By Laura Taylor, T/m Curator of Interpretation, with assistance from MaryJean Allen

Children’s dollhouses were a weakness for T/m co-founder Mary Harris Francis. She acquired her first, the New Rochelle Mystery House, in 1974, and told her husband that she would “never need another.” Luckily for us, she kept collecting! Pristine condition or fixer-upper, Mary Harris Francis loved them all.

Today, T/m has over 250 children’s dollhouses in its collection! There are far too many to display them all, but our recent temporary exhibit, A Space of Our Own: Dollhouses of the 20th Century (April 20, 2019-January 27, 2020), allowed us to show off some recent acquisitions that had never been exhibited before.

In the 19th century, custom-built dollhouses became a popular toy for children of wealthy families, both in Europe and America. One such example is the Pierce Dollhouse, commissioned by Charles Stewart Pierce for his granddaughters, Mary Louise (1864-1872) and Annie Maria (1866-1888). The successful owner of the Pierce Lumber company in Buffalo, New York, Mr. Pierce had the dollhouse built by one of his cabinet maker employees as a replica of the family home at 675 Delaware Ave. in 1868. Delaware Avenue was known as “Millionaire Row” back then.

Pierce Family Home, 675 Delaware Ave., Buffalo, New York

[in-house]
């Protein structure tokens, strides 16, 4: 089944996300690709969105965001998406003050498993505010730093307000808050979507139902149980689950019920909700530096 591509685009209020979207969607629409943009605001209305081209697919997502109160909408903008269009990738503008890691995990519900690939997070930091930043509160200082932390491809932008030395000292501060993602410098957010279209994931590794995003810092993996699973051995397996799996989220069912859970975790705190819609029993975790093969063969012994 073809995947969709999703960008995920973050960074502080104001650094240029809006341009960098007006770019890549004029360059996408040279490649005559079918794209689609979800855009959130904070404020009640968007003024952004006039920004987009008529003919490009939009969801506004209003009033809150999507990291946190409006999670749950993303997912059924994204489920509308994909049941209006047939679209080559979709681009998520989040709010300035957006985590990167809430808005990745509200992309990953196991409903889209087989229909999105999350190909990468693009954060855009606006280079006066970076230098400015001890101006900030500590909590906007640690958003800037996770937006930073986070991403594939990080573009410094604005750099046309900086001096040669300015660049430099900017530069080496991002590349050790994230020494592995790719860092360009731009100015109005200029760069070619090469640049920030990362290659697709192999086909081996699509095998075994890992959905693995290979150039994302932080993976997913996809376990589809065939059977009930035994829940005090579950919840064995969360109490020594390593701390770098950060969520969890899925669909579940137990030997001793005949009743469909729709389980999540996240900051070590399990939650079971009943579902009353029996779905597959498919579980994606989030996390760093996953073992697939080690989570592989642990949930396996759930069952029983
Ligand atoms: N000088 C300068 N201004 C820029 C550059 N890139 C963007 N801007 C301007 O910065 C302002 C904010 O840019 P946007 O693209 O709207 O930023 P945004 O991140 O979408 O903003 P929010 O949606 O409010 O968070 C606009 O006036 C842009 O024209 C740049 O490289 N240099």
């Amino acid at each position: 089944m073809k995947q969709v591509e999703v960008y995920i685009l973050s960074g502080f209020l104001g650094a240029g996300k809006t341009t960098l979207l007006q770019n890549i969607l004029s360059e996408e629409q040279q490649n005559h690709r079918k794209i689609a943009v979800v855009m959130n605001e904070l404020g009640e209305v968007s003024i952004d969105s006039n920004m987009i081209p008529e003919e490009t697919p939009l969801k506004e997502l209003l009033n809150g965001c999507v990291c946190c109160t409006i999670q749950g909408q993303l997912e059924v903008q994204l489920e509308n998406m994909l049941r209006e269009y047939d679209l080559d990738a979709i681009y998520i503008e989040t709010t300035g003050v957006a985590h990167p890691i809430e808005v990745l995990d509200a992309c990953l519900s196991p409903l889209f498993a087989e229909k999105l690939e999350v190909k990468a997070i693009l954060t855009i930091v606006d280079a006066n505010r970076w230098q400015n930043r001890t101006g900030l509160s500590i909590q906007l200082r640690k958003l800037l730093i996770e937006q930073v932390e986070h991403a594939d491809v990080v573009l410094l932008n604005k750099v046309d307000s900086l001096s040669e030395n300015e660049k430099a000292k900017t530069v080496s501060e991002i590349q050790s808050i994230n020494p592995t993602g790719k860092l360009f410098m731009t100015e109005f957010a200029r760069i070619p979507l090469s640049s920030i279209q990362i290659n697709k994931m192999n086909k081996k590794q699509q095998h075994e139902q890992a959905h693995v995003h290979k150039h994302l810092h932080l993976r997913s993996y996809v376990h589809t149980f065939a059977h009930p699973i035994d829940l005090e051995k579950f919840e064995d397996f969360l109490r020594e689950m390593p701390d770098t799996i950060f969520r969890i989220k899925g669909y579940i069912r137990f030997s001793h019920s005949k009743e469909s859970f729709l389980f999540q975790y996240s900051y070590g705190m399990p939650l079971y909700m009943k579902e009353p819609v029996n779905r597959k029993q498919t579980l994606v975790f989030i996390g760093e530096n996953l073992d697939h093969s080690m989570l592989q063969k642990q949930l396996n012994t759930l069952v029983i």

The dollhouse is quite an impressive size—54 ¾ inches tall, 43 ¼ inches wide, and 31 inches deep—and possesses a mansard roof, cupola, and dormer windows. The roof is covered with over 1000 individually cut miniature shingles. It is accessed through two hinged doors that fold flat on either side of the house. A separate panel covers the front and upper halls. This panel includes the front door with enamel knob and a transom window stamped with the street number 675.

The house has six rooms: a front hall, a parlor, a dining room, an upper hall, a nursery, and a bedroom. Mary Louise Pierce was blind, and the dollhouse may have assisted her in learning about the Pierce family home by touch. Sadly, she lived only eight years. The dollhouse was then played with by Annie Maria Pierce, and then the third sister, Helen Loud Pierce.

The dollhouse was eventually stored in the coach house where it rested for 70 years. In 1963, the dollhouse was saved by Mrs. George (Jeannine) Steinmetz, the wife of Charles Pierce Stewart’s great-great grandson. She and George’s aunt, Jane Pierce Whiteside, made the trip to Buffalo to rescue the dollhouse before the original house at 675 Delaware was torn down. She purchased the dollhouse at auction for the sum of $11.

Jeannine lovingly restored the dollhouse, furnishing it with period-appropriate pieces. She even created miniature versions of the family portraits to hang in the small rooms through the clever use of photography. In 2014, Jeannine’s daughters, Carolyn Griffith and MaryJean Allen, donated the dollhouse to T/m along with oil paintings of Mary Louise and Anna Maria and a scrapbook full of memories.

Mary Louise Pierce, Artist Unknown, c. 1870

Annie Maria Pierce, Artist Unknown, c. 1870

Stay tuned for dollhouse histories from the A Space of Our Own exhibit in the coming weeks!